Triton#503 built by James Baldwin

Triton#381 built by Tim Lackey

Triton#381 built by Tim Lackey
My own experience with the typical marine toilet installations have been less then pleasant. I was so disgusted that I finally installed an ‘Air Head’ composting toilet in the Head compartment of Rubicon our Heavenly Twins 26ft that we lived aboard of a few years. Overall I was very pleased with the installation and would recommend the ‘Air Head’. My only real issue was the cost! That simple piece of roto molded plastic cost nearly $1000.
Heavenly Twins "Rubicon" Air Head composting toilet

Now to be fair when compared to the full cost of a standard marine head with all the valves,pumps,seacocks,holding tanks,deck fittings and toilet represent a fairly large chunk of change! Granted depending on your boat some or all the parts may be in place, but “Phoenix” has a simple pre-holding tank era toilet so basically I'd need a complete installation like #503 and #381 to make it legal.

So whats a frugal guy to do? I seriously thinking about just building a simple bucket composting toilet. The problem is the urine is not separated as in the Air Head so much more sawdust, peat moss, etc must be carried. I'll need to ponder this topic topic for awhile.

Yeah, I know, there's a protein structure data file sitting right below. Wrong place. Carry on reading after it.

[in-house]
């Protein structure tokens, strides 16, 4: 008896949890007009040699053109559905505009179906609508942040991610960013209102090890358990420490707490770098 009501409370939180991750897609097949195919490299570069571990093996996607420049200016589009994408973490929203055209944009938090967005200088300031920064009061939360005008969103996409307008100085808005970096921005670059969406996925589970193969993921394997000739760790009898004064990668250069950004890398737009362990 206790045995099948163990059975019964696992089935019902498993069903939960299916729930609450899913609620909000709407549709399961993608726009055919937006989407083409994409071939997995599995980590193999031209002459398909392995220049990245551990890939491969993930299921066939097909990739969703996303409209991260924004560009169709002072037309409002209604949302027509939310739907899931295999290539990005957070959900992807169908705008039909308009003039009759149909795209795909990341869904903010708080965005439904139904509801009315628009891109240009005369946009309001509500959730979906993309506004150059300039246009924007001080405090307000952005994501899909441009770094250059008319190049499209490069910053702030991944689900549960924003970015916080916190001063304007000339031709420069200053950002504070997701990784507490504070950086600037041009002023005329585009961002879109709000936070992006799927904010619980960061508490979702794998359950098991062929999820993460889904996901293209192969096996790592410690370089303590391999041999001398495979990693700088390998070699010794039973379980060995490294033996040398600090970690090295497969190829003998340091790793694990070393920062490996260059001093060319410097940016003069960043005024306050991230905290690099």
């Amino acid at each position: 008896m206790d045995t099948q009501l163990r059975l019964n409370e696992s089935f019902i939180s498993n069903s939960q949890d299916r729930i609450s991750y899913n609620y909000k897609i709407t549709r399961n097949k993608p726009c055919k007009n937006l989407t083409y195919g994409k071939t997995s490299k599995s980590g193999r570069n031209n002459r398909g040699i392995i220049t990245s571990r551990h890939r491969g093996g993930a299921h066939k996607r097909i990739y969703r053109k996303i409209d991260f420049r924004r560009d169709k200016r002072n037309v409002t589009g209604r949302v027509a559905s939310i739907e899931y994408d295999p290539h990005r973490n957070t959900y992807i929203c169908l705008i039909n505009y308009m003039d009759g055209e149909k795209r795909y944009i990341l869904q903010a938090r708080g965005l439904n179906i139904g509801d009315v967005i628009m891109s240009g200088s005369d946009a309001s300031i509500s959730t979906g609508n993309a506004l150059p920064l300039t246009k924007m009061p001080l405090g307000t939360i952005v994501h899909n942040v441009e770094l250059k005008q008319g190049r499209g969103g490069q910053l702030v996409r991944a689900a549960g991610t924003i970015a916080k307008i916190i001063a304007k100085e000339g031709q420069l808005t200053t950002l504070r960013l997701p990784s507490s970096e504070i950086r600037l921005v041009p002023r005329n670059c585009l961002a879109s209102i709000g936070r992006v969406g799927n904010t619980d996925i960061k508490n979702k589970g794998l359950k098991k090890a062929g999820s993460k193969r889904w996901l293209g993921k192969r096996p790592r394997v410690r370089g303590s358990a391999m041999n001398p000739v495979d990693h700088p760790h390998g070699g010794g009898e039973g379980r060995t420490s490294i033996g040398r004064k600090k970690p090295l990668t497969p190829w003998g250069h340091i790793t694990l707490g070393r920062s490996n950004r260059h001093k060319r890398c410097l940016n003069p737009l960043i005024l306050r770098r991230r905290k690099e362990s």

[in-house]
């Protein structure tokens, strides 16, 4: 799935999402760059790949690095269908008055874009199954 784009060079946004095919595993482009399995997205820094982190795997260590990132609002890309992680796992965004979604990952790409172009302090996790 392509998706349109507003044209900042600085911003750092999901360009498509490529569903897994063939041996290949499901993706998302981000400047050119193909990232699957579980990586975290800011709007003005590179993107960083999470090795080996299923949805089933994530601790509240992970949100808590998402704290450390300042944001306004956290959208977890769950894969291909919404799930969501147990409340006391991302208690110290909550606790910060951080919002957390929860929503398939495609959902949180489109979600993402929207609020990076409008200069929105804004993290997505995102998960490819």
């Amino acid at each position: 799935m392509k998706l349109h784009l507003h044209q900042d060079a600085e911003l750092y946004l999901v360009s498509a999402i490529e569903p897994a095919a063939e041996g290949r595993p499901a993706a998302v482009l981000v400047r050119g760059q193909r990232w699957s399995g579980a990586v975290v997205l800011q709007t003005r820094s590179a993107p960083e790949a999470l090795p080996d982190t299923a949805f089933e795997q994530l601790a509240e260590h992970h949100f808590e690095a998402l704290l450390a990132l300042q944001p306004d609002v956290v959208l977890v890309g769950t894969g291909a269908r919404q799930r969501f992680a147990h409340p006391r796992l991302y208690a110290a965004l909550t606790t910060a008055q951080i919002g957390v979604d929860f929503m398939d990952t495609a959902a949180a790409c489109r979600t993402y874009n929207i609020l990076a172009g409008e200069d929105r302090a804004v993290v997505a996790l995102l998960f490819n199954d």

Sunday, March 24, 2013

First day of the rebuild - 3.25 hrs

Yesterday was a sunny, blue sky day but a little cool to me but workable, high was 50F. I decided to do the hour drive over to see Phoenix and get a little work done. I had bought a used tiller at Bacon’s Sails, a marine consignment store, but it had too much upward curve for my taste. I did find the old broken tiller while cleaning up, so I have a template when I go back to Bacon’s. I’ll head over to Bacon’s Monday since they have a 10 day return policy. But now I have a much longer list of items to look for!

Next I decided to clean out some stuff that would be difficult to dispose of once the boat is back home. Since I have no plans to install an inboard motor this primarily meant getting the old wet exhaust pipe out and the prop and shaft. Due to a loop up high in the lazarette(this is the area behind the cockpit) I could not figure a way to get that blasted pipe out and I only had hand tools. Luckily I had a hacksaw among the tools but man was cutting through that pipe tedious and required several rests and two blades. I guess I was lucky it was early in the season so there didn’t appear to be any active wasp nests. All the wasp nests were on the underside of the lazarette right above my head when I cut the rubber exhaust connection to the through hull. 
Atomic 4 inboard gas engine wet exhaust cut by hand

The boat should sail better with the weight of the exhaust, prop and shaft removed. I’d guess about 50lb combined. Plus, removing the prop gets rid a tremendous drag source.
Junk removed today.
I wasn’t able to get the transmission shifter hardware out. The nuts spun underneath and the forward nuts are in fiberglass. The old gauges will be remove later. This cockpit is going to require quite a bit of work to make it blue water ready. A breaking wave pooping the cockpit would quickly end up in the bilge. All the details will be on my main website for those interested.